'Poor retraining' puts jobs at risk
VACANCIES are unfilled and may disappear because of the ineffectiveness of government retraining programmes, employers' groups have warned.
The Retail Management Association and the Federation of Hong Kong Hotel Owners believe some companies who fail to find local workers to replace foreigners when their contracts expire may be forced to close the positions.
The groups criticise the Employee Retraining Board for offering courses that are too short to change the attitude of manufacturing workers to meet the needs of the service sector.
Alice Chan Lai-hing, executive director of the association, said most retrained workers were not willing to work long hours and were unable to deal with customers effectively.
The association represents about 400 companies with 4,500 outlets.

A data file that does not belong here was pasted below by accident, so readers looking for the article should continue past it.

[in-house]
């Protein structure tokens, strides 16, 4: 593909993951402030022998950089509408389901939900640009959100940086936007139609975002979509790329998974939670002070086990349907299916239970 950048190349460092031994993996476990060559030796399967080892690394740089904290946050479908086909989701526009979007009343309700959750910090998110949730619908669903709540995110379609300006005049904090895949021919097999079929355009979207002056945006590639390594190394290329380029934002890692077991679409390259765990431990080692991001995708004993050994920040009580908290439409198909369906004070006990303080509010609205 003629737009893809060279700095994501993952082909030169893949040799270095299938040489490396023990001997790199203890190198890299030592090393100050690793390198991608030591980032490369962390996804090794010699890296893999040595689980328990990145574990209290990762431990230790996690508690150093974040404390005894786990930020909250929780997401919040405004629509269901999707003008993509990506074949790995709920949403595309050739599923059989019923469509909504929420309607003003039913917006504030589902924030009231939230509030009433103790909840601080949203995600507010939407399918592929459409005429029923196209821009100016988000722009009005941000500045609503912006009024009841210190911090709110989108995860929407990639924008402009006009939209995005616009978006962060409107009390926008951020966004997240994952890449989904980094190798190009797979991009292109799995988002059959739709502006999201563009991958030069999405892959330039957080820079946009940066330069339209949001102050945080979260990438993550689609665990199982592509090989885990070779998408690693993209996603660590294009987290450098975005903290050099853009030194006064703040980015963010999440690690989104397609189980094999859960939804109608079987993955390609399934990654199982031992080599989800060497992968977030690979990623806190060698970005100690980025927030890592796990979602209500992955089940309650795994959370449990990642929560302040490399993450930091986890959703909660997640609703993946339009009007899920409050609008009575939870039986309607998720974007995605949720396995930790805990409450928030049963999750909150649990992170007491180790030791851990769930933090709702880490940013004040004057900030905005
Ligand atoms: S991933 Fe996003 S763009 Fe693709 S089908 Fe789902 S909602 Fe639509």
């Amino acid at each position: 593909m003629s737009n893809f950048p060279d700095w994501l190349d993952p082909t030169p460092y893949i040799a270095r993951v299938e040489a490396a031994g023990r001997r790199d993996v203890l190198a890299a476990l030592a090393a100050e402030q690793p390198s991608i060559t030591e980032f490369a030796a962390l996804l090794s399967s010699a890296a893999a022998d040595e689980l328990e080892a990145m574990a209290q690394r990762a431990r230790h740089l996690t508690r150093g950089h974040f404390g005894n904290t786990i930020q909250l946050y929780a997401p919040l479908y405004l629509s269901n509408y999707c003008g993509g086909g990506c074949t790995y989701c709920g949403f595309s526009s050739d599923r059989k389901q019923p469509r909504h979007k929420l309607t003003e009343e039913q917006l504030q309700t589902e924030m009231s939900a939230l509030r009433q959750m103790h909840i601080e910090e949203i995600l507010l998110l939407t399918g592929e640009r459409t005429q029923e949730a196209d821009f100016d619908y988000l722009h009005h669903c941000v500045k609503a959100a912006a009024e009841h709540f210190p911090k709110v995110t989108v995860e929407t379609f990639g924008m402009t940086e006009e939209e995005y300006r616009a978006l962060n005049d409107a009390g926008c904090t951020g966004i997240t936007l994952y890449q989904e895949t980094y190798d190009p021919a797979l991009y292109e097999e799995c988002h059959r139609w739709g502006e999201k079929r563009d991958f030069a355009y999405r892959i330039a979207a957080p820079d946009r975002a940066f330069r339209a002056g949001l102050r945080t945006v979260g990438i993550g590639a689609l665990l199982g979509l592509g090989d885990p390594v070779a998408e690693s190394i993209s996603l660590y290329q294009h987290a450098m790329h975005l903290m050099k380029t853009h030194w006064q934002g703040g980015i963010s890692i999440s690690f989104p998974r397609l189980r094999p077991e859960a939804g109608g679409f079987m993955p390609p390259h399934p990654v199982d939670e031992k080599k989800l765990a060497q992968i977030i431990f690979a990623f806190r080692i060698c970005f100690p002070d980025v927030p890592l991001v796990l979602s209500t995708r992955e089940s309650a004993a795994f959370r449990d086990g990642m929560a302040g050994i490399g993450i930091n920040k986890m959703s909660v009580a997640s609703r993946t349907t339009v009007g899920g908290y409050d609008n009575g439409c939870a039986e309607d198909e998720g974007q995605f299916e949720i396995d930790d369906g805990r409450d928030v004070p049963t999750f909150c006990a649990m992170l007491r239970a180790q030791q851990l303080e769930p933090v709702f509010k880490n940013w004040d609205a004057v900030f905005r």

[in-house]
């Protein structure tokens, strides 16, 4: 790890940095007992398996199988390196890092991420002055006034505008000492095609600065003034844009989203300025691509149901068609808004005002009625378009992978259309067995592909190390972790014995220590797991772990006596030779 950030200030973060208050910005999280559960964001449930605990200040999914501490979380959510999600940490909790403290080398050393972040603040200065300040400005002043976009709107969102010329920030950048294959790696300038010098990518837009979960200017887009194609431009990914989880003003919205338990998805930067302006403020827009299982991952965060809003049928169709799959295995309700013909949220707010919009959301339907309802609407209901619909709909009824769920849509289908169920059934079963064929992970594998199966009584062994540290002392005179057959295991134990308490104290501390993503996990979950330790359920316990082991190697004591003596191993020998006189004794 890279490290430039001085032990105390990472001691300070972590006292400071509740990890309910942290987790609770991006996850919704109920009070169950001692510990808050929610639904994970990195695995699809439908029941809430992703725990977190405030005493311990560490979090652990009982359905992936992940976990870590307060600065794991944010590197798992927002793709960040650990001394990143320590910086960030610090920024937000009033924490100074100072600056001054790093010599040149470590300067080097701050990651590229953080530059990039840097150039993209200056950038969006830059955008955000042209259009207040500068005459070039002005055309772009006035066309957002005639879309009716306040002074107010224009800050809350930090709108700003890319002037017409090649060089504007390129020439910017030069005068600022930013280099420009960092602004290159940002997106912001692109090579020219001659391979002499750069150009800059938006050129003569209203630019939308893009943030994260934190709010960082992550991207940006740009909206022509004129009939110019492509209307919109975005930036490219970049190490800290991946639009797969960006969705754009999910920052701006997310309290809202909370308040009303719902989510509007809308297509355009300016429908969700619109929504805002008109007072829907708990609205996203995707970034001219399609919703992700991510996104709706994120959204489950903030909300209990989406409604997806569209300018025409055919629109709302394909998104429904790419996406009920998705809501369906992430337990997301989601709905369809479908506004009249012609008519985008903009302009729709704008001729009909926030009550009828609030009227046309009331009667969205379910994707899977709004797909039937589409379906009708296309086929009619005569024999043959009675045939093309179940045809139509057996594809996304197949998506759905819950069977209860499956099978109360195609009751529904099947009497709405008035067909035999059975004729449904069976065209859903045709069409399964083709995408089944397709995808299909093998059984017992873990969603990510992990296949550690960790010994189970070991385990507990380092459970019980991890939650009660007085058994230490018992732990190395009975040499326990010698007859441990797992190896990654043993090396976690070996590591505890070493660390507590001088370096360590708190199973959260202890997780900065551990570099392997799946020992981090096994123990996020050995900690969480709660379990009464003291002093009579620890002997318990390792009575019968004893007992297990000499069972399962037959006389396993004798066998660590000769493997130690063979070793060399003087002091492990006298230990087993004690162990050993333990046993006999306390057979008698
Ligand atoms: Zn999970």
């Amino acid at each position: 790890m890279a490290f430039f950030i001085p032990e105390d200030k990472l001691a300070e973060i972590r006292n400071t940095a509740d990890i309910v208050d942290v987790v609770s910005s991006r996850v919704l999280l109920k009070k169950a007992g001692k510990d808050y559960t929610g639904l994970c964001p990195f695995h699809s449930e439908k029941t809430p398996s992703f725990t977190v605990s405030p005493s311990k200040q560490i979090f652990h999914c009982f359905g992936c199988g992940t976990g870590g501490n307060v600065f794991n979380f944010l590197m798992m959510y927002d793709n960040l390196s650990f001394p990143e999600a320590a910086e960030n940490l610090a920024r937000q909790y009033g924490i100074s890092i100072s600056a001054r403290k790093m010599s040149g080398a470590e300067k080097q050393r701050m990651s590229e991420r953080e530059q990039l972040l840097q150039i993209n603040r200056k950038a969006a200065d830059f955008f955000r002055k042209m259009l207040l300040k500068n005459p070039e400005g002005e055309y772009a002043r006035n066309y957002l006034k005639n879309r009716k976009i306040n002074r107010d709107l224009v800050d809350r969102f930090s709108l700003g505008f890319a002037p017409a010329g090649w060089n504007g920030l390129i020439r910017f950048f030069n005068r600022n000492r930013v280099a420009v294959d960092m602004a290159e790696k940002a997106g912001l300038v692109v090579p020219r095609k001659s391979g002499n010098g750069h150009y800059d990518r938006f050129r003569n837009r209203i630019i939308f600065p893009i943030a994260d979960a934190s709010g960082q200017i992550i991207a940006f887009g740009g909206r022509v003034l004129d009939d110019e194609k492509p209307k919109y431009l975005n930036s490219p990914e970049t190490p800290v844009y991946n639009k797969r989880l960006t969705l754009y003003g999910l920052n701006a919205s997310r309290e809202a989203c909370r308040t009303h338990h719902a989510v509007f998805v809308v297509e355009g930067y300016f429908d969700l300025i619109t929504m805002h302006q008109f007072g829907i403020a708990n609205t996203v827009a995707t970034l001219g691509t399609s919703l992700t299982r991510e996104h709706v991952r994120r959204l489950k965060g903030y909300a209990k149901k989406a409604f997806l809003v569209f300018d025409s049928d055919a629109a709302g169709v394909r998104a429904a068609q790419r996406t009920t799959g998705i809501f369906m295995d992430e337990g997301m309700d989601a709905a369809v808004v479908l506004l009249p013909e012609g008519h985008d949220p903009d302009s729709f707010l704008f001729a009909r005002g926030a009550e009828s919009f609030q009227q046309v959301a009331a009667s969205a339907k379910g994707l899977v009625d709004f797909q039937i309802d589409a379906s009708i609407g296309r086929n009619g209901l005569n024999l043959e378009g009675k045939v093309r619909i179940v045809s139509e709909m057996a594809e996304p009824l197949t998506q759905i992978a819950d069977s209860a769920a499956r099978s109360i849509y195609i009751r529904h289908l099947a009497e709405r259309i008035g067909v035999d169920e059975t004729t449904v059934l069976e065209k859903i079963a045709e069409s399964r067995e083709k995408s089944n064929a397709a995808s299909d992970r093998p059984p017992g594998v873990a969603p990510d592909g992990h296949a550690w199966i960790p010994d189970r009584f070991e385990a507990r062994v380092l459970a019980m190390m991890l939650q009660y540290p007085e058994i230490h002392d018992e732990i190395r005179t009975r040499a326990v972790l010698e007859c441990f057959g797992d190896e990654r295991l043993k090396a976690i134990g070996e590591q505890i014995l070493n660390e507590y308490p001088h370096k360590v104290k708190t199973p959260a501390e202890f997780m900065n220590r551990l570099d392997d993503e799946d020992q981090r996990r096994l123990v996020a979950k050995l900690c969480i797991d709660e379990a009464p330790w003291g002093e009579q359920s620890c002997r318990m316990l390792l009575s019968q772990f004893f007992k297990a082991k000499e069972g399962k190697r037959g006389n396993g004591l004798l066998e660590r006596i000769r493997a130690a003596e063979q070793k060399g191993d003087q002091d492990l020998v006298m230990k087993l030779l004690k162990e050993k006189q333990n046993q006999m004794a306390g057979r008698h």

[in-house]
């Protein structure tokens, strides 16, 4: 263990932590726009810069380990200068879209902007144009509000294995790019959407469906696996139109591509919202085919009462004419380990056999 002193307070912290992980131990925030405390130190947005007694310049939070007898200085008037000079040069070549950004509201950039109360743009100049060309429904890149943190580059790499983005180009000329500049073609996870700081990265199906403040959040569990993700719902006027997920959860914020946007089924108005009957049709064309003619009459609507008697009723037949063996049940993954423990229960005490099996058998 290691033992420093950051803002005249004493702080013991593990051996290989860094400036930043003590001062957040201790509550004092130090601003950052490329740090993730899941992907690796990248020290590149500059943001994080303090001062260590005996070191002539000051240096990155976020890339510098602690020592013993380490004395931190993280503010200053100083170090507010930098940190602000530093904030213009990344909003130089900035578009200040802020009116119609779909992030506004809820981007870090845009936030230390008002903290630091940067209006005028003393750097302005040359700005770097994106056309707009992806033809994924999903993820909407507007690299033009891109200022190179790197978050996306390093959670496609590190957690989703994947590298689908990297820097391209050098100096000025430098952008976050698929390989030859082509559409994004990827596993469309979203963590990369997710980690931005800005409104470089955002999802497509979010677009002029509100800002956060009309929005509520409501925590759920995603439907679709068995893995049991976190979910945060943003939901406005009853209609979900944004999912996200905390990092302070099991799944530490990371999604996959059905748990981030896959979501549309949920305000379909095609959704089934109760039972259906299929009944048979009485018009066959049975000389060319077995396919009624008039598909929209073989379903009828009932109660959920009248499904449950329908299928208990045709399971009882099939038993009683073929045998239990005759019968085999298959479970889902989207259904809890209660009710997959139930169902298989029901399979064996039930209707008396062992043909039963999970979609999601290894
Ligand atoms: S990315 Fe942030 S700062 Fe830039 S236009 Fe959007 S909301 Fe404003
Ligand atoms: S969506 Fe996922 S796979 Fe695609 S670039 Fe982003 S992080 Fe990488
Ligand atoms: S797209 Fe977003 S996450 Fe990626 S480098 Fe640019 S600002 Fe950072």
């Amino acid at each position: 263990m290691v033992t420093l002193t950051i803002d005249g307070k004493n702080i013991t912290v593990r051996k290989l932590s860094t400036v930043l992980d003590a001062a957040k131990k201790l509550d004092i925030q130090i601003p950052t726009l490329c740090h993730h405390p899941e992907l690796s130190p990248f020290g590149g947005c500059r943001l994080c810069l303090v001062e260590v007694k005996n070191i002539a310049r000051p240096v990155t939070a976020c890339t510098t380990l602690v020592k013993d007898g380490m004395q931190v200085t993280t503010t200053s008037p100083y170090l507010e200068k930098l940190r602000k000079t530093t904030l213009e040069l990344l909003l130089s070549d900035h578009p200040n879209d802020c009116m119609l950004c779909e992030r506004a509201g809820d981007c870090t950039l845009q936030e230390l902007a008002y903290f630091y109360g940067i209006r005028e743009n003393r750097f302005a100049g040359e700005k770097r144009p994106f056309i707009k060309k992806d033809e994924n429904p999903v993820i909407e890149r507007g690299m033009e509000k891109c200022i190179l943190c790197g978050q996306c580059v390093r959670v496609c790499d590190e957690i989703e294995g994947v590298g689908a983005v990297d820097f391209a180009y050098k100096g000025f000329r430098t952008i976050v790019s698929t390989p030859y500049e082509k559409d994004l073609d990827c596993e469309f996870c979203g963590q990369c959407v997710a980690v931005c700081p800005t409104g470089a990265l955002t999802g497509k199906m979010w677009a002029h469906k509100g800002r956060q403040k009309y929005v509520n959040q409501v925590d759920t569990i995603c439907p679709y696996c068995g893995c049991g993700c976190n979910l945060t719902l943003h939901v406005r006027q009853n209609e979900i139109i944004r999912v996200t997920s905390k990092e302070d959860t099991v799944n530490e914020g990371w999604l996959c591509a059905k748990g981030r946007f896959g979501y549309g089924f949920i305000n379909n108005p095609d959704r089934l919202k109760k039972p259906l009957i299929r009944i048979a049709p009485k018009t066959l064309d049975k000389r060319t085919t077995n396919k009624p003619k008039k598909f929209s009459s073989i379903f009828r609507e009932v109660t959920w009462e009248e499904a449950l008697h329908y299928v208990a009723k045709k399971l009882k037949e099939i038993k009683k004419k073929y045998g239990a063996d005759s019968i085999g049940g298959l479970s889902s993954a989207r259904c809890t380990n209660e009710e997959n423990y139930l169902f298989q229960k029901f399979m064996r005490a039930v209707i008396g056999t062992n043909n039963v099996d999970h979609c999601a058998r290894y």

Mrs Chan said there were at least 2,000 vacancies available among her members.
Michael Li Hon-shing, executive director of the hotel federation, said only a handful of the 1,367 graduates for the industry were able to pick up the trade completely.
Mr Li said the graduates could handle most house-keeping jobs but not services at the tables.
'More labour-intensive businesses will either go out of business or shut down their operations here and move across the border where costs are cheaper and labour abundant,' he said.
Chow Tung-shan, executive director of the board, refused to say whether his programme was effective.
'I want to stay out of controversies. They want to get the foreign workers back. They could say whatever they want.' The Government has proposed to replace the existing general labour scheme with a new one, with a 5,000 quota.